While this should technically be possible it's not likely a priority for any tuning company that is trying to improve their tuning solutions for the Ford implementation of the Bosch MeD17 powertrain controller. Being a realist and having been around the aftermarket tuning companies and knowing what limited resources many have and how they operate their business divisions when selecting development work I doubt we'll see anything for ABS reprogramming any time soon, but if there is a way on the ST to disable or change some aspects via the powertrain controller we could see that down the road.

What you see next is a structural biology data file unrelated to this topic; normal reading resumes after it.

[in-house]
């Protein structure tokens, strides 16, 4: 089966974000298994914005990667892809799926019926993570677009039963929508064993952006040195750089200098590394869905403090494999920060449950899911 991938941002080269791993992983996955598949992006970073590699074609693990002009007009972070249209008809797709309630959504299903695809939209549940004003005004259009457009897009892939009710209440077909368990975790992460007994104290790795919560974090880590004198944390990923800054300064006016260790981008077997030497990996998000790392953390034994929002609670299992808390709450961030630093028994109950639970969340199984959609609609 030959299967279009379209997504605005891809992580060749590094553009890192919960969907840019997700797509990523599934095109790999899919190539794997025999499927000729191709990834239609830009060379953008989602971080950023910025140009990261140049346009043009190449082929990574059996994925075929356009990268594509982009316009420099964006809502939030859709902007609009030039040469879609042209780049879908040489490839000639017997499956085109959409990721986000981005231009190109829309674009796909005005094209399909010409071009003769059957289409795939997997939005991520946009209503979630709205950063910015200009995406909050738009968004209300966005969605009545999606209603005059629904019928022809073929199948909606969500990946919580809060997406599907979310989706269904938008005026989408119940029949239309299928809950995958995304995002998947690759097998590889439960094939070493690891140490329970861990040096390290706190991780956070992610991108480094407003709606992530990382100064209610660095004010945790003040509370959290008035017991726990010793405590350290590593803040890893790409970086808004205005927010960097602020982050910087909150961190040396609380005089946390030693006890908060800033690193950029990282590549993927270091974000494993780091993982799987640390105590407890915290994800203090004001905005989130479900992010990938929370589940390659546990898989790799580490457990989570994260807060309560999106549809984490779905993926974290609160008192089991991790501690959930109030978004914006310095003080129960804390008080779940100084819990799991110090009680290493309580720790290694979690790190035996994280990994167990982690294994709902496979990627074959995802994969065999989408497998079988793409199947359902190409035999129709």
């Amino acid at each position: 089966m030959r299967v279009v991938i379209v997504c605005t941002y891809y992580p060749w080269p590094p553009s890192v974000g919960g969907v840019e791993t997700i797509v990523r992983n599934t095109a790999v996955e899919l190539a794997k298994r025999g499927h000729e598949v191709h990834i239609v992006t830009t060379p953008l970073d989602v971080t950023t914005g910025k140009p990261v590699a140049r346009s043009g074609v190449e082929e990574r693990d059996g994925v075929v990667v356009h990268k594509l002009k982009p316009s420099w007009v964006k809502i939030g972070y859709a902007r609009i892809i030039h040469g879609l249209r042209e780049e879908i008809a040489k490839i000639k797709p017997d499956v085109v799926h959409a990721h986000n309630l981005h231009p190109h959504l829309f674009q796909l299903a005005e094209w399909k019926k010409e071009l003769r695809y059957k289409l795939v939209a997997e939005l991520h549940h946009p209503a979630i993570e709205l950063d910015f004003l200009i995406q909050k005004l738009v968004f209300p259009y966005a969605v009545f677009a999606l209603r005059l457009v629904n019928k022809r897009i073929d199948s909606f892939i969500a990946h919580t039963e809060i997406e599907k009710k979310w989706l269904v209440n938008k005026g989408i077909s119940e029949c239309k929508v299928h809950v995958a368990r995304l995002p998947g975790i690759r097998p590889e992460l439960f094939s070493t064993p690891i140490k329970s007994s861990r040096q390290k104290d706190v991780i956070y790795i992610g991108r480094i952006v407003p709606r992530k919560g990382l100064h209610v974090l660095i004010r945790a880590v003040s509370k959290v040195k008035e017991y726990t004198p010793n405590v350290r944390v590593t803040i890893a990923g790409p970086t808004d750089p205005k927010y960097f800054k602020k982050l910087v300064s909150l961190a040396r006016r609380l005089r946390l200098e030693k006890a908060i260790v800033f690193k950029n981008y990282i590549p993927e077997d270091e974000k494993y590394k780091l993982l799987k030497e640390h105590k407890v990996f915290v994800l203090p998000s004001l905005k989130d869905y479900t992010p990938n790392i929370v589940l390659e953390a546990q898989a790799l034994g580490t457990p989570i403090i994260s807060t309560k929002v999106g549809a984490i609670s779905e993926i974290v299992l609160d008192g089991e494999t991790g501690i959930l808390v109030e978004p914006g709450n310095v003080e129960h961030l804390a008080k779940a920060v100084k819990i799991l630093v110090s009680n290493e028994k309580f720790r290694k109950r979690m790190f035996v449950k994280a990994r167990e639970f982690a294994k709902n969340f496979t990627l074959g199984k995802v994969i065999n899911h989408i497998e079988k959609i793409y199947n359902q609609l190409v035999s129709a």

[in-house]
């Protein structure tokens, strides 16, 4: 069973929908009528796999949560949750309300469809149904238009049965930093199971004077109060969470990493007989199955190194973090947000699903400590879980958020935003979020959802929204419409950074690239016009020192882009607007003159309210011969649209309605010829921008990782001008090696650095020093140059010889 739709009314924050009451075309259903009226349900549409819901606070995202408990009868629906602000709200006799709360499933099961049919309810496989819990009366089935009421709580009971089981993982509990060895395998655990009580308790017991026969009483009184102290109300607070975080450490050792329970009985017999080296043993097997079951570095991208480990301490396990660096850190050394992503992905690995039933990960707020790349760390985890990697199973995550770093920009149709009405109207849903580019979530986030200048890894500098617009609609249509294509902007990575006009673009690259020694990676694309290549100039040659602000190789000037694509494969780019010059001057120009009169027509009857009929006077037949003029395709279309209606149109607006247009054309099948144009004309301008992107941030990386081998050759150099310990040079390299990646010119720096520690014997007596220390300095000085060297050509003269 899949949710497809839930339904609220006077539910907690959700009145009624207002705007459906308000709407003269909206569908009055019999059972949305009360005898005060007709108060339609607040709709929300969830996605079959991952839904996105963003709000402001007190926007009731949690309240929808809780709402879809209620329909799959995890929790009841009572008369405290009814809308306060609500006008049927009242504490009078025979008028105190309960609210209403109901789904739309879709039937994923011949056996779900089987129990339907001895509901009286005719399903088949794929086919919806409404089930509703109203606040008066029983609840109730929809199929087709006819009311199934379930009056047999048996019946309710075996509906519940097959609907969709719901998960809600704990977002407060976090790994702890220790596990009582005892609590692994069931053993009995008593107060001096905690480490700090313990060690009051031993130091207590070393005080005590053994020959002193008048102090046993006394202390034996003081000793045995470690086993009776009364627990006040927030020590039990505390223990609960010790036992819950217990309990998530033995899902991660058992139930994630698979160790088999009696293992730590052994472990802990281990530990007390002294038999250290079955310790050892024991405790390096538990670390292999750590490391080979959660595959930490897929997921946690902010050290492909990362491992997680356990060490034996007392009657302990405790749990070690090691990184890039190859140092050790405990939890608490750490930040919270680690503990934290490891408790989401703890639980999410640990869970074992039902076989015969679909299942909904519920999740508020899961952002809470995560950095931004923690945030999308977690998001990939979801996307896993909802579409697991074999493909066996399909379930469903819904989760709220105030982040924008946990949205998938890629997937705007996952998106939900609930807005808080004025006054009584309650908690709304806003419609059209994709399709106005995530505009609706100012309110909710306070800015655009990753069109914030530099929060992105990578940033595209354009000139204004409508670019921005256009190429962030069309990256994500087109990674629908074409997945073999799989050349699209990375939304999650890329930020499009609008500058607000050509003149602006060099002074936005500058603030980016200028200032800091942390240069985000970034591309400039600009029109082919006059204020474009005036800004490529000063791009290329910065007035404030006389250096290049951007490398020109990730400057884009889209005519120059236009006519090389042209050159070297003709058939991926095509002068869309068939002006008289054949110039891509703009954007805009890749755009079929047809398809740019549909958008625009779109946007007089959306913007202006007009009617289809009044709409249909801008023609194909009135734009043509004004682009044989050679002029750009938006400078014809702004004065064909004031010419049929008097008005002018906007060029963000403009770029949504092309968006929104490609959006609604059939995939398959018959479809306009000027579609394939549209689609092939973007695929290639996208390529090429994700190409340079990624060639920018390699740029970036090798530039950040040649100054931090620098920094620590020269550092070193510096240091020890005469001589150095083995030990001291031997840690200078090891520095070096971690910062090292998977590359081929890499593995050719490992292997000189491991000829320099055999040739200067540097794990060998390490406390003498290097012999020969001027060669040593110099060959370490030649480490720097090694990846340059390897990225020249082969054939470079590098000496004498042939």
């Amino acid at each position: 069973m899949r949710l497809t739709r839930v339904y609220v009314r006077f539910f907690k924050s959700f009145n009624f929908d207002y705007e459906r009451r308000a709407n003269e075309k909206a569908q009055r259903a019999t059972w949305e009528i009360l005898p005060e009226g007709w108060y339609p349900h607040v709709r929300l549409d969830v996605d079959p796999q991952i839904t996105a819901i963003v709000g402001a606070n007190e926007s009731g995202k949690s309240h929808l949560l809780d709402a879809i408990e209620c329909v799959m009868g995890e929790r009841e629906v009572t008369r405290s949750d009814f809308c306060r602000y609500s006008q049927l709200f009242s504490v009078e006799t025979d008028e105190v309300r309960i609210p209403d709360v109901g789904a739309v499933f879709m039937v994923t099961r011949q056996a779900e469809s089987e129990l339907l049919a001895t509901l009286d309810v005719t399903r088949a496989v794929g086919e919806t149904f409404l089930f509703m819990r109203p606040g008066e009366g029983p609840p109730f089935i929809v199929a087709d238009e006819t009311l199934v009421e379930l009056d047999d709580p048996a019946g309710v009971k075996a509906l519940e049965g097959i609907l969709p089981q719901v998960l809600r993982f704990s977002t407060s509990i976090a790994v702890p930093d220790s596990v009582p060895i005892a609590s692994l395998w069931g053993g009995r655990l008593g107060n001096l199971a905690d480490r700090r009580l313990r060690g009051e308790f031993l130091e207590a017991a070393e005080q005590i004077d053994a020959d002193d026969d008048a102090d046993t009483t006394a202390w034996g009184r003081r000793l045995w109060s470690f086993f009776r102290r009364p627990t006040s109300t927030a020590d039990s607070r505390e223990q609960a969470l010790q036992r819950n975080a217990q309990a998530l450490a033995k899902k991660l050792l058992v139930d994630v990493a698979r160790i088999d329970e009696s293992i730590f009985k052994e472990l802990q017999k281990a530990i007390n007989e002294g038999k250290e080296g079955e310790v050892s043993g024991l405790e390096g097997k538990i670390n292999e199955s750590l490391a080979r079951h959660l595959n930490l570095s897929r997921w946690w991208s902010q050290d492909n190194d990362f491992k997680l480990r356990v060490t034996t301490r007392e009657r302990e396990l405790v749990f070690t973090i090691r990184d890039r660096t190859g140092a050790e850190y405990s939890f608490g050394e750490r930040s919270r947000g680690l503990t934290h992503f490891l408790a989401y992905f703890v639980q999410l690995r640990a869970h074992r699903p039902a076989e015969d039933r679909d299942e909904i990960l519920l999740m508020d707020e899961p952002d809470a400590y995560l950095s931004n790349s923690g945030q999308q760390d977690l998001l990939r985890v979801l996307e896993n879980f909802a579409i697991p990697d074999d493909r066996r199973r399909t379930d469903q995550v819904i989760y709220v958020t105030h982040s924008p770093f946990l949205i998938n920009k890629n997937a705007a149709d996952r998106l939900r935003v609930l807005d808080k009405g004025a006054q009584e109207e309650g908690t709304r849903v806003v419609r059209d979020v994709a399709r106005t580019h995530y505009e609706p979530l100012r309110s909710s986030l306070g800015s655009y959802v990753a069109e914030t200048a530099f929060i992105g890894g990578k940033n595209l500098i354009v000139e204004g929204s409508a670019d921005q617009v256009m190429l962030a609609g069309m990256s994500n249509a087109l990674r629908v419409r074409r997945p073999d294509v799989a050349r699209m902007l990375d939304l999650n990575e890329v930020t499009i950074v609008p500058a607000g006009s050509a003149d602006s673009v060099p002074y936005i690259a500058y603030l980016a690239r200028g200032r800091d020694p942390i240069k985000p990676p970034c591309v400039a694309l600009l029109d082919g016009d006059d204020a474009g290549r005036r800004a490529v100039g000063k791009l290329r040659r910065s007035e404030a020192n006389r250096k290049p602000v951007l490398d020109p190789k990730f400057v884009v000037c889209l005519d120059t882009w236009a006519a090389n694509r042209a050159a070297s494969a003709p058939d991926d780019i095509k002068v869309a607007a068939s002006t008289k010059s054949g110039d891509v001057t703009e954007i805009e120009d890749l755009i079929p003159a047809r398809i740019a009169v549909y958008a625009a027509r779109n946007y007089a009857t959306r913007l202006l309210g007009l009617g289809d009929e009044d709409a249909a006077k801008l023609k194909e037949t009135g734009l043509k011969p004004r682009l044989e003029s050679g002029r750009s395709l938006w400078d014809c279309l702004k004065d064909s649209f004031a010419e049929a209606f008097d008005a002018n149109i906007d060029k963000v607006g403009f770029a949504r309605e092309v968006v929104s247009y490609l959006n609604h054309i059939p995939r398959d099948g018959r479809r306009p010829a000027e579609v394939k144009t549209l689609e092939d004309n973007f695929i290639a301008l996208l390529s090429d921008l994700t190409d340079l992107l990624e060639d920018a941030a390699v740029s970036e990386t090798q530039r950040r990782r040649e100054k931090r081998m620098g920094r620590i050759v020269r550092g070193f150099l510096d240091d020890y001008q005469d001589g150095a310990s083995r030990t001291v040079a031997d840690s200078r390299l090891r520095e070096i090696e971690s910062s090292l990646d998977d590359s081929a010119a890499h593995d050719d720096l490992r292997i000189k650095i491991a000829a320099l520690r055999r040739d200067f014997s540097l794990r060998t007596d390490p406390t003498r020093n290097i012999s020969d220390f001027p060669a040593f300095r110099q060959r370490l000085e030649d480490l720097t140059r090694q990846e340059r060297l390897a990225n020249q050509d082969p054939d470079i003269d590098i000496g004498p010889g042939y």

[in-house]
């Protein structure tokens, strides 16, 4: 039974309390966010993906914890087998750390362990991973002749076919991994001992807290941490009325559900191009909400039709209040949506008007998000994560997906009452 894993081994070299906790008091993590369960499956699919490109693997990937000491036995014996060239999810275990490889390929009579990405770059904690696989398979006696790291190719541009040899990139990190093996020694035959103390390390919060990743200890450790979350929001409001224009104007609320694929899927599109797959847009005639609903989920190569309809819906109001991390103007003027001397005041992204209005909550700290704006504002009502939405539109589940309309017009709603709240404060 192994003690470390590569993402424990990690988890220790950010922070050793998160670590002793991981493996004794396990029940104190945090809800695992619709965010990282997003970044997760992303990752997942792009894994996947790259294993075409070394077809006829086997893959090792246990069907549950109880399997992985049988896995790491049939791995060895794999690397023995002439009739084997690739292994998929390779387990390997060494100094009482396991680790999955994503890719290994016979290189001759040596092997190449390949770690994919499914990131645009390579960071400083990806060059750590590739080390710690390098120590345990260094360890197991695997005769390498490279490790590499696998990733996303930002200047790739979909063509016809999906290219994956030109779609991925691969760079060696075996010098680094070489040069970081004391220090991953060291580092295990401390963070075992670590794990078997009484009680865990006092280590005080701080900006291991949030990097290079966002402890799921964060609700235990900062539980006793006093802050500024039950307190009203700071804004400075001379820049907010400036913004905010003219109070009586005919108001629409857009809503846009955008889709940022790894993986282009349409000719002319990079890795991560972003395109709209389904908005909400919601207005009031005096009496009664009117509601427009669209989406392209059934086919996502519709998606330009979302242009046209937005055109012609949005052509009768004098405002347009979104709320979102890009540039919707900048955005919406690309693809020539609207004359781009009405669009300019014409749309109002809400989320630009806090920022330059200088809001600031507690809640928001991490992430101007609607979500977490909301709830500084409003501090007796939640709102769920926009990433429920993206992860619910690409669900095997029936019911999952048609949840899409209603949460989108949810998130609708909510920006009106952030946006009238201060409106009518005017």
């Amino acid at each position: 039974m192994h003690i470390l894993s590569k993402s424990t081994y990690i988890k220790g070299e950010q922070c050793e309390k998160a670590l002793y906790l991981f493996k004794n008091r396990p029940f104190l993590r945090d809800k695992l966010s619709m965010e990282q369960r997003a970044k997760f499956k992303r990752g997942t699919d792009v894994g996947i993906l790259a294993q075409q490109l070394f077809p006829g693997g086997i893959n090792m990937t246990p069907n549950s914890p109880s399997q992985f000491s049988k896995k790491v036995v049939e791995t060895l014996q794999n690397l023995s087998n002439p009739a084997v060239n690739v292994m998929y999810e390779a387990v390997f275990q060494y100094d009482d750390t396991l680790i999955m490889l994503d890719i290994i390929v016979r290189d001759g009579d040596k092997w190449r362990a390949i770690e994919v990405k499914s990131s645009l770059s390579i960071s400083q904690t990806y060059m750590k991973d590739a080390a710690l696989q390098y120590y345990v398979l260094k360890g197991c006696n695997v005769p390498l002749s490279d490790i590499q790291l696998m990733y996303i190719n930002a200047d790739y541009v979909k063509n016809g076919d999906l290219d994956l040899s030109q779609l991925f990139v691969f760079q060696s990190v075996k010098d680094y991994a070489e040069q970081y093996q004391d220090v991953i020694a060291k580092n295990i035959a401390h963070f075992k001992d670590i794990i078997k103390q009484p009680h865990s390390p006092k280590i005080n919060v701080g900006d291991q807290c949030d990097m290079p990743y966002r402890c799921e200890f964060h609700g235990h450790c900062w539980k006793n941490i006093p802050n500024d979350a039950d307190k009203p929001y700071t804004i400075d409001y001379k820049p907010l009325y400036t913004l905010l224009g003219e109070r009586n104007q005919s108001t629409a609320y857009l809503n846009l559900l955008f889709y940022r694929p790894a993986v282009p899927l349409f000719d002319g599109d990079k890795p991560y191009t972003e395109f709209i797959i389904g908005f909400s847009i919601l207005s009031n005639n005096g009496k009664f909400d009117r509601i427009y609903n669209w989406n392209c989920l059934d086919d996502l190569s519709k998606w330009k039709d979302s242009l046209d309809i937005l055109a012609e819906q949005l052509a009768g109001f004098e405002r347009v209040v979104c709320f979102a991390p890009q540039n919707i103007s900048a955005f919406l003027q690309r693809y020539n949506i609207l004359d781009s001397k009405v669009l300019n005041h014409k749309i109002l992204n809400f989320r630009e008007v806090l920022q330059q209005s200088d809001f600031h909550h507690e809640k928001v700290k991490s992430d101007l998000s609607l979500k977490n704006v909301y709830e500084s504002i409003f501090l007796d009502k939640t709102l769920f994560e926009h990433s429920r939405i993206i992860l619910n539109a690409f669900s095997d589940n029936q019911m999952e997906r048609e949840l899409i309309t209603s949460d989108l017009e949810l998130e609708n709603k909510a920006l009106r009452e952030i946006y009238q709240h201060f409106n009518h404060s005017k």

Eric H.
    '13 ST (Tux Black) - '04 SVTF (Screaming Yellow/EAP ZX3) - '02 SVTF (CD Silver - Vortech)
    '92 Dodge Daytona IROC R/T - '81 & '85 Chevy Citation X-11 - '93 Olds Achieva SCX W41 (x2)
    plus a Cobalt, a Neon, and some other stuff...